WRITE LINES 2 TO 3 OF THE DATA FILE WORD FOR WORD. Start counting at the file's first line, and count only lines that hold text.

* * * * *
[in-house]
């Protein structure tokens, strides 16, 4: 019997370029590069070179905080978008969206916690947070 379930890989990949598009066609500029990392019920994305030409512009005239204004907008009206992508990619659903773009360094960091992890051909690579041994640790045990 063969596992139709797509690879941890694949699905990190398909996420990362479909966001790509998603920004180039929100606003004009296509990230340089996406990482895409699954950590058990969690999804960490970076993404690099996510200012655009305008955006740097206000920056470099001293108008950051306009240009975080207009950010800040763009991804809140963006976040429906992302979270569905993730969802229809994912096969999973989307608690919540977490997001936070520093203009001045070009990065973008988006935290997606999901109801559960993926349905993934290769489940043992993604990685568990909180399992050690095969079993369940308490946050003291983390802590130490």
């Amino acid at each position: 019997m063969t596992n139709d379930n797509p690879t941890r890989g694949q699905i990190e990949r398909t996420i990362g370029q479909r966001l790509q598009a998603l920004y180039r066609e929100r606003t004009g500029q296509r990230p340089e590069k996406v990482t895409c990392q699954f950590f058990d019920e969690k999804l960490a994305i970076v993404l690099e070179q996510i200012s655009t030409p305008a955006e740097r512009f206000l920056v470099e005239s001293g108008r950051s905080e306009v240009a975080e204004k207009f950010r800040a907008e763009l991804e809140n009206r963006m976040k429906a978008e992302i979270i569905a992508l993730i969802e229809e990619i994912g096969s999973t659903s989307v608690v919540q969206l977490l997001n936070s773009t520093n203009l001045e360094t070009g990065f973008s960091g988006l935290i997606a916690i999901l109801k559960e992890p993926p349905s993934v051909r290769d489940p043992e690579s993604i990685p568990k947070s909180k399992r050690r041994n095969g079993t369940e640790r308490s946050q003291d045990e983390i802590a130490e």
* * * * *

């Protein structure tokens, strides 16, 4: 019997370029590069070179905080978008969206916690947070 379930890989990949598009066609500029990392019920994305030409512009005239204004907008009206992508990619659903773009360094960091992890051909690579041994640790045990 063969596992139709797509690879941890694949699905990190398909996420990362479909966001790509998603920004180039929100606003004009296509990230340089996406990482895409699954950590058990969690999804960490970076993404690099996510200012655009305008955006740097206000920056470099001293108008950051306009240009975080207009950010800040763009991804809140963006976040429906992302979270569905993730969802229809994912096969999973989307608690919540977490997001936070520093203009001045070009990065973008988006935290997606999901109801559960993926349905993934290769489940043992993604990685568990909180399992050690095969079993369940308490946050003291983390802590130490």
């Amino acid at each position: 019997m063969t596992n139709d379930n797509p690879t941890r890989g694949q699905i990190e990949r398909t996420i990362g370029q479909r966001l790509q598009a998603l920004y180039r066609e929100r606003t004009g500029q296509r990230p340089e590069k996406v990482t895409c990392q699954f950590f058990d019920e969690k999804l960490a994305i970076v993404l690099e070179q996510i200012s655009t030409p305008a955006e740097r512009f206000l920056v470099e005239s001293g108008r950051s905080e306009v240009a975080e204004k207009f950010r800040a907008e763009l991804e809140n009206r963006m976040k429906a978008e992302i979270i569905a992508l993730i969802e229809e990619i994912g096969s999973t659903s989307v608690v919540q969206l977490l997001n936070s773009t520093n203009l001045e360094t070009g990065f973008s960091g988006l935290i997606a916690i999901l109801k559960e992890p993926p349905s993934v051909r290769d489940p043992e690579s993604i990685p568990k947070s909180k399992r050690r041994n095969g079993t369940e640790r308490s946050q003291d045990e983390i802590a130490e």